The Grizzled Veteran – We all know this character; we often see him in lots of other genres, too. Think Haymitch in The Hunger Games. This guy can be a mentor, father figure, or reluctant curmudgeon, but always has wise words to offer when all else is falling apart.

The Staunch Optimist – Games Radar explains this guy as the one who never is quiet, even when doom and gloom are facing everyone. In their chipper way, they build everyone else up. Maybe they are hiding something, maybe not. We know them as Snow (Final Fantasy XIII) and Riki (Xenoblade Chronicles).

You’ve got some other typical characters, like the bench warmer, the flirt, the noble, and the gentle giant. When you are starting out in this genre, think about who you are the most alike, or think about whose voice you’d like to portray. If being loud and intense isn’t your thing, you may want to give the mystic a try. The better you can portray a character through voice, the more successful you’ll be.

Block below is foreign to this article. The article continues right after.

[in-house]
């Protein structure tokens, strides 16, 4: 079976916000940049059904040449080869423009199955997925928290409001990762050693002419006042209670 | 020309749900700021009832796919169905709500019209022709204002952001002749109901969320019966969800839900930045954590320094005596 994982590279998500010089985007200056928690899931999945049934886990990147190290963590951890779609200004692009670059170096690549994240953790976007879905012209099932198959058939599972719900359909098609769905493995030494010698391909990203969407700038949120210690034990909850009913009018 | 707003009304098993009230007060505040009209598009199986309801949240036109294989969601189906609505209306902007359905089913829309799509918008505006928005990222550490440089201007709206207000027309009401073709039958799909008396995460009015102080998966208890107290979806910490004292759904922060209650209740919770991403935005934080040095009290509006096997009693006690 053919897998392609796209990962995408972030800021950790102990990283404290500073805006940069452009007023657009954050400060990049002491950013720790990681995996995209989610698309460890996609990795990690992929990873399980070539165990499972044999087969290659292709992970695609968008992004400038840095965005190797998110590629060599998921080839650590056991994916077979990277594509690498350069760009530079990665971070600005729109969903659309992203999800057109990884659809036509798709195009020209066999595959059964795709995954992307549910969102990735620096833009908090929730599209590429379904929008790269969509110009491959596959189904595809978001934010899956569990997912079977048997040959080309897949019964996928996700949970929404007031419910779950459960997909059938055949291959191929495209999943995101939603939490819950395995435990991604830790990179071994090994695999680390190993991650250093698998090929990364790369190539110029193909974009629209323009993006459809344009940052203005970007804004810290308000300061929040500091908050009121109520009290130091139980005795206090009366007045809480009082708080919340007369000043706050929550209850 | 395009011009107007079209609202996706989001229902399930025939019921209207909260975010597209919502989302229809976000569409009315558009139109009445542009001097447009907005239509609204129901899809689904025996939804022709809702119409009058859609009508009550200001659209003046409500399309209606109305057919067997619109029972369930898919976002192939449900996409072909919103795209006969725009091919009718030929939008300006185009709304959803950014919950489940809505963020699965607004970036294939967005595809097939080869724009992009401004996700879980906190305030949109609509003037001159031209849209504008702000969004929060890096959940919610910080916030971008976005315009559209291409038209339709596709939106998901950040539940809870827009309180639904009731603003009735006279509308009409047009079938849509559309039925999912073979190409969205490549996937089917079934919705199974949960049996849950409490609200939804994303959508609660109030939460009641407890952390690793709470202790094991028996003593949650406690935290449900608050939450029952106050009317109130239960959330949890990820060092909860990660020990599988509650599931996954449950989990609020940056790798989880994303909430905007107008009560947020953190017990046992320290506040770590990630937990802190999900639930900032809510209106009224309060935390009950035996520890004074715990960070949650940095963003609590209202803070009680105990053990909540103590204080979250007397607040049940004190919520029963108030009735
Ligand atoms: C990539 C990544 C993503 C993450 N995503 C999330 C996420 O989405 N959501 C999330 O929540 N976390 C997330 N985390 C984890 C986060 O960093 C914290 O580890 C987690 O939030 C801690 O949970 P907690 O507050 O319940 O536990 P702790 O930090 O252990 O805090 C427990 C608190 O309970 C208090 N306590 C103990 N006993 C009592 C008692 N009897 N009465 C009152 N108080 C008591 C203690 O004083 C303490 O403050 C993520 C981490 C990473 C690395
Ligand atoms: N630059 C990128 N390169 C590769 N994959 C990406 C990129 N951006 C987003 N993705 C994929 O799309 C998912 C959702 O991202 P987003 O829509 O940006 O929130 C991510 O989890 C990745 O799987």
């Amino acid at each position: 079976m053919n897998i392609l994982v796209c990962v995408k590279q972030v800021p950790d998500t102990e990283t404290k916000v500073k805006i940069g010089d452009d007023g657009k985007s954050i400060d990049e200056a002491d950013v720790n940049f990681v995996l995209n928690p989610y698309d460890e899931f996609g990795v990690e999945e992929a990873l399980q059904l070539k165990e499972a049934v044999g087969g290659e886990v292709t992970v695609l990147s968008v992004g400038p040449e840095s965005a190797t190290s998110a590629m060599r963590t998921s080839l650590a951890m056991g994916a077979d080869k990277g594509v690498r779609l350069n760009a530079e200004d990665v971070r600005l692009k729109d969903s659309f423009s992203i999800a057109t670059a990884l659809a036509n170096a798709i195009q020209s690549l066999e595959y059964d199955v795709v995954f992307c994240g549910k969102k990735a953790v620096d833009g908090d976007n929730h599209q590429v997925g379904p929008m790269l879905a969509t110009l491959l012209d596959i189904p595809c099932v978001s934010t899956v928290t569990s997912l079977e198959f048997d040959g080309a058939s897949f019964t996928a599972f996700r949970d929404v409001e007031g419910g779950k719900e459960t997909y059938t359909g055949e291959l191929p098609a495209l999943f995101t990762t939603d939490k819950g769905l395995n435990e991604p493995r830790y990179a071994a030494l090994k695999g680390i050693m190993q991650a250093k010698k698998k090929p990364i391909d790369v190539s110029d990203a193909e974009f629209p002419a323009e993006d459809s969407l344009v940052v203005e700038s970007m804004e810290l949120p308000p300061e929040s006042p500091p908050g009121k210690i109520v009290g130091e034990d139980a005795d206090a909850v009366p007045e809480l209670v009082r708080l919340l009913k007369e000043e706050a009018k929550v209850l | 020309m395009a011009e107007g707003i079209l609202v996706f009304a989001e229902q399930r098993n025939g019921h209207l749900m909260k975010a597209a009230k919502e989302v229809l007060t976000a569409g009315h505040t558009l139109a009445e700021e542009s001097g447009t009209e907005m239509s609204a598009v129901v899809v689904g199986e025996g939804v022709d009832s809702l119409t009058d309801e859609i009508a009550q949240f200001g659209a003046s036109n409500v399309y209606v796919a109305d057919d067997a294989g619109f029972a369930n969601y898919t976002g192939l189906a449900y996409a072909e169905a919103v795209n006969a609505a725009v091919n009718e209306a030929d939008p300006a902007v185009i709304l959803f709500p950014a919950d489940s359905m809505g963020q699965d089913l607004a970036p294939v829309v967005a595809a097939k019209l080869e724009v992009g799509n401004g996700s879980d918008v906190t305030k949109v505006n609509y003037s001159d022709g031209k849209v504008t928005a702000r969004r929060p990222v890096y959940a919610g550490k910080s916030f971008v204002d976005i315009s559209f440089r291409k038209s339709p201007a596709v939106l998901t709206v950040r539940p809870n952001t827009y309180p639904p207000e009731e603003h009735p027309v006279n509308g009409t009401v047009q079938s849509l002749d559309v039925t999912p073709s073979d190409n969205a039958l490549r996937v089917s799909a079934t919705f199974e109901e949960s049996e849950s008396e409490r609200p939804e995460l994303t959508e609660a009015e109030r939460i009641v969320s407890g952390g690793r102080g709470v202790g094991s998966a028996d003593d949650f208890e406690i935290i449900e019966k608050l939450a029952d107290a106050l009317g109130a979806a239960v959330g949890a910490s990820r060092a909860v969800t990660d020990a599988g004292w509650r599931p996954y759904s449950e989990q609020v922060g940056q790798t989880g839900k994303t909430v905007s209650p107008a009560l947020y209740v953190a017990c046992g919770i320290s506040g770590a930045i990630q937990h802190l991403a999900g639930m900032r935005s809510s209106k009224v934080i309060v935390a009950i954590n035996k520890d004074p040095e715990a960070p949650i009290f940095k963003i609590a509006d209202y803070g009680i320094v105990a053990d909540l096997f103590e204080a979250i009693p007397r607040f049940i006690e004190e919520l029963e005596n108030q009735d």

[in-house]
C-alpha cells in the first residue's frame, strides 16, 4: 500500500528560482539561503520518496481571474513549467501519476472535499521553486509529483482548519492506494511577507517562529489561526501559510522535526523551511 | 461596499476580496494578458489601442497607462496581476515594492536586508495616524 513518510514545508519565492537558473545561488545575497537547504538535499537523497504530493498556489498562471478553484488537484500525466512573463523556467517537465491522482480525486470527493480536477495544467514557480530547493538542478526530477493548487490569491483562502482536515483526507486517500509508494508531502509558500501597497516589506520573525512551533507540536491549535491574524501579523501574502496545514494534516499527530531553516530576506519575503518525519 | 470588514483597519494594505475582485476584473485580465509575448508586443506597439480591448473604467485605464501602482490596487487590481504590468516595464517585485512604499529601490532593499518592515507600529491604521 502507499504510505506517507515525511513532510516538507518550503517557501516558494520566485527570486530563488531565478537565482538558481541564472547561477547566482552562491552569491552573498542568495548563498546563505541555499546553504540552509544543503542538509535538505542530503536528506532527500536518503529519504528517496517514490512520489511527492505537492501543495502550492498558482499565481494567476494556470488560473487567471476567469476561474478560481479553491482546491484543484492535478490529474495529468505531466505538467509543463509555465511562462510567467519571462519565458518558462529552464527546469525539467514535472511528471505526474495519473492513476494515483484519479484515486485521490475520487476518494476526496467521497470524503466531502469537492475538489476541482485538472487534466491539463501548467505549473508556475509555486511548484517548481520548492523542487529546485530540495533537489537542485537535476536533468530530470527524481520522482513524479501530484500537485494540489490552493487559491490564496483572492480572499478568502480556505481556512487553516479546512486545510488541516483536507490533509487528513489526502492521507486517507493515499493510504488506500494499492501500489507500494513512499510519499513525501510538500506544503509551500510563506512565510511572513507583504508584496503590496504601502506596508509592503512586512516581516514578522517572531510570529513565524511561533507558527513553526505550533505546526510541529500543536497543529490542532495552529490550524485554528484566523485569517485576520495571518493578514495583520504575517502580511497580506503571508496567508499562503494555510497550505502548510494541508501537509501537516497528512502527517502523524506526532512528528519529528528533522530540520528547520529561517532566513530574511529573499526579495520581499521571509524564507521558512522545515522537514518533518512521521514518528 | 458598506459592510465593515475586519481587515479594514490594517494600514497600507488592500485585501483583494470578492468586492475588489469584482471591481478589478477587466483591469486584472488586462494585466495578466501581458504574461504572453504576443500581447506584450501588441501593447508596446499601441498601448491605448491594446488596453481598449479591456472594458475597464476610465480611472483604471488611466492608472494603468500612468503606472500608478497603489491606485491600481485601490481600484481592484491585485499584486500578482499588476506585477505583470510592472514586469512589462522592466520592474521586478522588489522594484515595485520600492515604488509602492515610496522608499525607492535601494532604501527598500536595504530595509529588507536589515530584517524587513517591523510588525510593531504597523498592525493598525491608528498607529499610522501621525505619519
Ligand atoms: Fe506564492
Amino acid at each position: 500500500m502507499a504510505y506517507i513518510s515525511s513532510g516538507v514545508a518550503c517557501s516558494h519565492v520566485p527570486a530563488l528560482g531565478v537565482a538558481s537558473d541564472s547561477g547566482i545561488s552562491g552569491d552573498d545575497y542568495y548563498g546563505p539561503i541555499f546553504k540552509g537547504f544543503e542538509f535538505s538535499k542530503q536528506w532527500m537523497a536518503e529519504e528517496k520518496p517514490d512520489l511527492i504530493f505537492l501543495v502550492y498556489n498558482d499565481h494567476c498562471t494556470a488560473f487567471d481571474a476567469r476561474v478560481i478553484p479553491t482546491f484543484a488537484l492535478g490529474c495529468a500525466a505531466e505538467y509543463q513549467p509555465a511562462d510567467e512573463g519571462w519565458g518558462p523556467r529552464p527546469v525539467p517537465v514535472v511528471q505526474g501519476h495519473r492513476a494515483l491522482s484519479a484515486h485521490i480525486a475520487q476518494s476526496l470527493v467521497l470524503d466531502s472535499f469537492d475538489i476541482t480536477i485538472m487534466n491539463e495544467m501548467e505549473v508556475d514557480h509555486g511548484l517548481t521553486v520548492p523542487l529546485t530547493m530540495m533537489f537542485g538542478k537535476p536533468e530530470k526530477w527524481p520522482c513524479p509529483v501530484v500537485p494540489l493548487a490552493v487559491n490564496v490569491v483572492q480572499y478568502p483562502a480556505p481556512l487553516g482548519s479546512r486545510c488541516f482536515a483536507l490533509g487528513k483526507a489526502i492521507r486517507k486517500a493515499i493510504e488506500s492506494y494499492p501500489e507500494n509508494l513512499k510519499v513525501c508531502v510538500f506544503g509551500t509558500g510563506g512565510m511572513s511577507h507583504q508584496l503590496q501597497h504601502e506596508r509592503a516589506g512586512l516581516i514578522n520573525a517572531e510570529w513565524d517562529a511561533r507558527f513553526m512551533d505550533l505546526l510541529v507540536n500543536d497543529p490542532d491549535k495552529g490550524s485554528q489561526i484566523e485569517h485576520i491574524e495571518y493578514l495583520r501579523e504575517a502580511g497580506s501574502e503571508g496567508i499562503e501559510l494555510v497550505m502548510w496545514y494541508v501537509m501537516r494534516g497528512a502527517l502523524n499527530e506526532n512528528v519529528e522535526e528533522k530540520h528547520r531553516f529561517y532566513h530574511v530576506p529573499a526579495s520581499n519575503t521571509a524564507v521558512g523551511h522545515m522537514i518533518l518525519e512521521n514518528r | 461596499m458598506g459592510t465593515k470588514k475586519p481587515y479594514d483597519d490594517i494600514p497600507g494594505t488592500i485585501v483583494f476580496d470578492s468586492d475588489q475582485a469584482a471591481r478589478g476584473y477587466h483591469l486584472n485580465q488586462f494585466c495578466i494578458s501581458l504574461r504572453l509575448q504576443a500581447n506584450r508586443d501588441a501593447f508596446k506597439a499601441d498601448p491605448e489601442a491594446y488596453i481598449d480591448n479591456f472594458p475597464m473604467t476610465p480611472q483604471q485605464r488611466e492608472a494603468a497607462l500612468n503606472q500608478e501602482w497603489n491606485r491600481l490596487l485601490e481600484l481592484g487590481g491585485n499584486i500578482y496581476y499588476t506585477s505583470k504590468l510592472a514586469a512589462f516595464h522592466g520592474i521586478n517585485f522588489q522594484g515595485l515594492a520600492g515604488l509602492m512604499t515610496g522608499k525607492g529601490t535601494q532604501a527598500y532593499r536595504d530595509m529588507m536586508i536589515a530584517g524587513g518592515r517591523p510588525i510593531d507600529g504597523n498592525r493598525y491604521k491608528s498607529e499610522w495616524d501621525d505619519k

How to get started on voice over video game production

How To Get Started on Voice Over Video Game

Now that you’ve narrowed down characters and voices, it’s time to hone your own voice and then seek some jobs. Let’s take a look at some things you can do to make your voice the best it can be.

For one, you can take a look at some of the experts in the field.  When you study some of the great performances, you can immediately see what works. And then you can work on emulating it. Notice inflection and timing and subtle nuances. These are all the ways you can make your voice come alive and not sound like you’re reading a script.